Publisher Henry Holt withdraws disputed Hiroshima book
Publisher Henry Holt & Co. today announced the withdrawal of the book "The Last Train From Hiroshima: The Survivors Look Back" by Charles Pellegrino. Parts of the book, which had received strong positive attention from NPR, the New York Times and other media outlets, have come under question
Pellegrino says he was duped by one source, the now-deceased Joseph Fuoco. Fuoco claimed he was a flight engineer on one of the planes accompanying the Enola Gay, serving as a last-minute substitute for James R. Corliss. Veterans of the 509th Composite Group, which was formed to conduct the two atomic bombings against Japan, have produced evidence to the contrary and disputed many other elements in the book.
In February, Pellegrino spoke to the New York Times, saying he was "stunned" that Fuoco, who died in 2008, had been an imposter. "I liked and admired the guy. He had loads and loads of papers, and photographs of everything."
Initially, Henry Holt was going to issue corrected versions of the book, but it took a hard look at the entire contents of the book -- and at Pellegrino. "Questions about other sources and the author’s credentials arose," the publisher wrote in today's press release. There is no evidence that one person who appears in the book actually existed; Pellegrino says that he knew that already because he'd invented a pseudonym and forgot to mention it. Maybe there is as simple an explanation for the concerns over his C.V.: Pellegrino's website says that he earned a PhD from Victoria University of Wellington, New Zealand, in 1982, a detail that has not been confirmed.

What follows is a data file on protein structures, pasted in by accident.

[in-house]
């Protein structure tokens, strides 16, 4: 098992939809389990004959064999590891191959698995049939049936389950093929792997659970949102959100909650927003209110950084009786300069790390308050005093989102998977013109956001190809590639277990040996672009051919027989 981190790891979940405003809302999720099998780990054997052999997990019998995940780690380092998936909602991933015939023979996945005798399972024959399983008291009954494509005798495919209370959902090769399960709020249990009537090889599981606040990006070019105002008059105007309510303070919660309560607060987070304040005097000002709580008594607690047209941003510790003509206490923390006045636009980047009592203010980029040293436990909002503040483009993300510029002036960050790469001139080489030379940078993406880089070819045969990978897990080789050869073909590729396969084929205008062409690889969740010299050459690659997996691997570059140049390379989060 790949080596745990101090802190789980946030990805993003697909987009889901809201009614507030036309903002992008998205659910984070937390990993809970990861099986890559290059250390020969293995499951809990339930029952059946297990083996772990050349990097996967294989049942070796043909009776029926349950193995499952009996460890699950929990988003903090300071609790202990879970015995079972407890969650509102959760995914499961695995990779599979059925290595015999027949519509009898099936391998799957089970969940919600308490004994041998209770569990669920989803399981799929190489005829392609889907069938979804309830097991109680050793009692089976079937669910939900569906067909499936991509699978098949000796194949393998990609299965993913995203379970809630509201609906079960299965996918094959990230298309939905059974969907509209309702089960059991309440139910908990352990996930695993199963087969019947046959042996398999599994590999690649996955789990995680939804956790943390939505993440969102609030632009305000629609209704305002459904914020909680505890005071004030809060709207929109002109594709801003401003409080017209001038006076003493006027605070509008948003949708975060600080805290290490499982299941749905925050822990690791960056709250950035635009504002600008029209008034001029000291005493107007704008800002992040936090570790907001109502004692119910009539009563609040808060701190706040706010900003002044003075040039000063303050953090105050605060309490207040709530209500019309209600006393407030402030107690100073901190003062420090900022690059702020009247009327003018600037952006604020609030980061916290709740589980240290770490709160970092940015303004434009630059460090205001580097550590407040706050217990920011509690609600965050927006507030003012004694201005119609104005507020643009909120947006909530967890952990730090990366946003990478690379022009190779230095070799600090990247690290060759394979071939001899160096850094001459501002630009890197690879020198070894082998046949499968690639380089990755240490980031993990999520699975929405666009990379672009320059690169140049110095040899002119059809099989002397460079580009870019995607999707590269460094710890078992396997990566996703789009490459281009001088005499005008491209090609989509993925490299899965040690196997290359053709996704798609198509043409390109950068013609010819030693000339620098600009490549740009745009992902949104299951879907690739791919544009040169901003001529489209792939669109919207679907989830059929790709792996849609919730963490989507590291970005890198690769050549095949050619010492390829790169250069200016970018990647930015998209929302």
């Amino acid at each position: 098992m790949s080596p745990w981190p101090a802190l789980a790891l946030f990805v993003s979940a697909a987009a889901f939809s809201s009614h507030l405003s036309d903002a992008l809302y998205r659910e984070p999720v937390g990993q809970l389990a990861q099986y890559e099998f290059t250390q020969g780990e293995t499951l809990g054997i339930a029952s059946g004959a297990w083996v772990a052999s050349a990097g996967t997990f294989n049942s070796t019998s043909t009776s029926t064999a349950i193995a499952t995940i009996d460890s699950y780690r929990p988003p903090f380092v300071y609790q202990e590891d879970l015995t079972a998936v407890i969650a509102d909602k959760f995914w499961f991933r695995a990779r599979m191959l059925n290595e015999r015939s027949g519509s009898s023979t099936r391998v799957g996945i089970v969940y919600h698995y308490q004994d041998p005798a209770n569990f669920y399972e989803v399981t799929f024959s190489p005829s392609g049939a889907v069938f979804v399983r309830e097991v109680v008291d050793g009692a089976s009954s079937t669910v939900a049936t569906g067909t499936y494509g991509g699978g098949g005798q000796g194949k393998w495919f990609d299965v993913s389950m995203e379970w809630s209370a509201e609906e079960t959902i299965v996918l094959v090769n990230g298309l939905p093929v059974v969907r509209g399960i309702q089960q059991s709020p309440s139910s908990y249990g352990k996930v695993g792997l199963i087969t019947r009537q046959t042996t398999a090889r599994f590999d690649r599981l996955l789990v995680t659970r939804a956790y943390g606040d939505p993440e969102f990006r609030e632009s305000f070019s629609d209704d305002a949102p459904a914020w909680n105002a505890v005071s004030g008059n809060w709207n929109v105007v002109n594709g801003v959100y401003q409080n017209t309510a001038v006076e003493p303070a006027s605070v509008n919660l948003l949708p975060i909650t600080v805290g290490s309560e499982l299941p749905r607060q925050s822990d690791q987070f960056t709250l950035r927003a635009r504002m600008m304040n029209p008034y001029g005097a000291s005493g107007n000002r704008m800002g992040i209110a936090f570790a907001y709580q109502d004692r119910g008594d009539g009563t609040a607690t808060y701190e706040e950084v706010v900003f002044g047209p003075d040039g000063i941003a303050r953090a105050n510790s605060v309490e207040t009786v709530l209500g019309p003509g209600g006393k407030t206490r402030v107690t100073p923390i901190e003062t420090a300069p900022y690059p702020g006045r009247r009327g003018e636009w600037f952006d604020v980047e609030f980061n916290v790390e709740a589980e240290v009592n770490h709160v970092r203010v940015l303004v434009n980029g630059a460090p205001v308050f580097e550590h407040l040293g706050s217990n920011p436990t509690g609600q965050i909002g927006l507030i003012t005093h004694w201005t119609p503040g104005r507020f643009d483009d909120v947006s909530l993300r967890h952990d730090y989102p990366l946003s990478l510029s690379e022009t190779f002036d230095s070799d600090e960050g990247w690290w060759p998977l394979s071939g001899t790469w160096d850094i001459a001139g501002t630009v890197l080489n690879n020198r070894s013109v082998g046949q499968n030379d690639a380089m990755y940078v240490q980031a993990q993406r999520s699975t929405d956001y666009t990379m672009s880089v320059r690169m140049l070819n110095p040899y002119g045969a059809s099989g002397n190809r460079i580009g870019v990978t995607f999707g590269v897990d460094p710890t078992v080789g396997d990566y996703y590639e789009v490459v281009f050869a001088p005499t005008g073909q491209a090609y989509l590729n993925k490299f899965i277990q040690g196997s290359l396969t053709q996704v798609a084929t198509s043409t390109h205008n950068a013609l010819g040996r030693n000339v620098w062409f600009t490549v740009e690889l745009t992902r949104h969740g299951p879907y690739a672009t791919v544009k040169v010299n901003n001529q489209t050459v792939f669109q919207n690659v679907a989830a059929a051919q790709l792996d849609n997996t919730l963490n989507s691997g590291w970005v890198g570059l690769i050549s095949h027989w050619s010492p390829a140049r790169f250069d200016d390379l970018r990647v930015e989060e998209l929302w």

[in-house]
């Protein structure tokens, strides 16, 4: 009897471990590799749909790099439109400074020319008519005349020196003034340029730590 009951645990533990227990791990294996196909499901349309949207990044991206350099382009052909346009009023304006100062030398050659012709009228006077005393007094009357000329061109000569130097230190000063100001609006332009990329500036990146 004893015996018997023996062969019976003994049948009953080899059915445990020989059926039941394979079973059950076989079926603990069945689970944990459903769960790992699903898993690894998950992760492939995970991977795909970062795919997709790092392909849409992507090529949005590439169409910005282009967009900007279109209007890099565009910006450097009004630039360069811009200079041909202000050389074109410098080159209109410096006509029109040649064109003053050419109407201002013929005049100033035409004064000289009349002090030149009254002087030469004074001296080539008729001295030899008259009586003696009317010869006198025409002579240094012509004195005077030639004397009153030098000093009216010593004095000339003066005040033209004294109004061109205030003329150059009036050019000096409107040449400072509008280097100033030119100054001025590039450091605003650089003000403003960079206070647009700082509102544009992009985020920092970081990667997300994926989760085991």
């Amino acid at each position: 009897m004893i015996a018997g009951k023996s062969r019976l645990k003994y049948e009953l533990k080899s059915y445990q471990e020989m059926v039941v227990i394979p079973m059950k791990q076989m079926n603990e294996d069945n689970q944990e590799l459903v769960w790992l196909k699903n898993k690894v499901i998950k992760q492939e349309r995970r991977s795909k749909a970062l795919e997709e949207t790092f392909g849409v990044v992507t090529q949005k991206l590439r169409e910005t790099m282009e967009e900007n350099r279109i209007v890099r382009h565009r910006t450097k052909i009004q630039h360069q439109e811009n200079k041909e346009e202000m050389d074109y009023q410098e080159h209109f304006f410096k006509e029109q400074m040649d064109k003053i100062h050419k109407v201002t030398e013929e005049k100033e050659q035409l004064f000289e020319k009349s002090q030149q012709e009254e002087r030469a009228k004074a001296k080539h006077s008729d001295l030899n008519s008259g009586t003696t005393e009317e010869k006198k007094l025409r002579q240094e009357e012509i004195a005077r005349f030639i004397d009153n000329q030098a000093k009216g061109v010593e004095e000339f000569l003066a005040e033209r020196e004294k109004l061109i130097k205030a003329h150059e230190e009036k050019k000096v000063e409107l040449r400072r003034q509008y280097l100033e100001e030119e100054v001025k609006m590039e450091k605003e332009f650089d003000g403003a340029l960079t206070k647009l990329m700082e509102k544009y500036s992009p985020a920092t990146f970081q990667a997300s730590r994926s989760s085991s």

How is it that a book that took years to write, edit and correct made it all the way to shelves without anyone checking the facts of Fuoco's claims? Should Pellegrino have dug deeper? After the memoir scandals of James Frey, J.T. Leroy and Margaret B. Jones, and the recent recall of Herman Rosenblat's Holocaust memoir "Angel at the Fence," is it the publisher's job to check every claim, every statement, for accuracy?
Maybe. But maybe they just can't. Denis Johnson, publisher of the independent Melville House, writes:
...at some point, the publisher must make the same leap of faith in an author that a book critic makes in deciding to review a book. In this instance, that leap was based partly on the track record of the author (Pellegrino has published 12 books). And after all, who would suspect a fairly reputable historian of failing to undertake the most rudimentary research on such a sensitive story?
"The Last Train From Hiroshima: The Survivors Look Back" and author Pellegrino may have gotten extra attention with the news that "Avatar" director James Cameron, with whom Pellegrino had worked before, had optioned the book. While it's admirable that the publisher will take the historically inaccurate book from the shelves, it's hard not to wonder about how rigorously publishers can fact-check the books that aren't so much in the spotlight.
-- Carolyn Kellogg
Photo: An Allied corresponded surveys the rubble of Hiroshima, 32 days after the 1945 atomic blast. Credit: Associated Press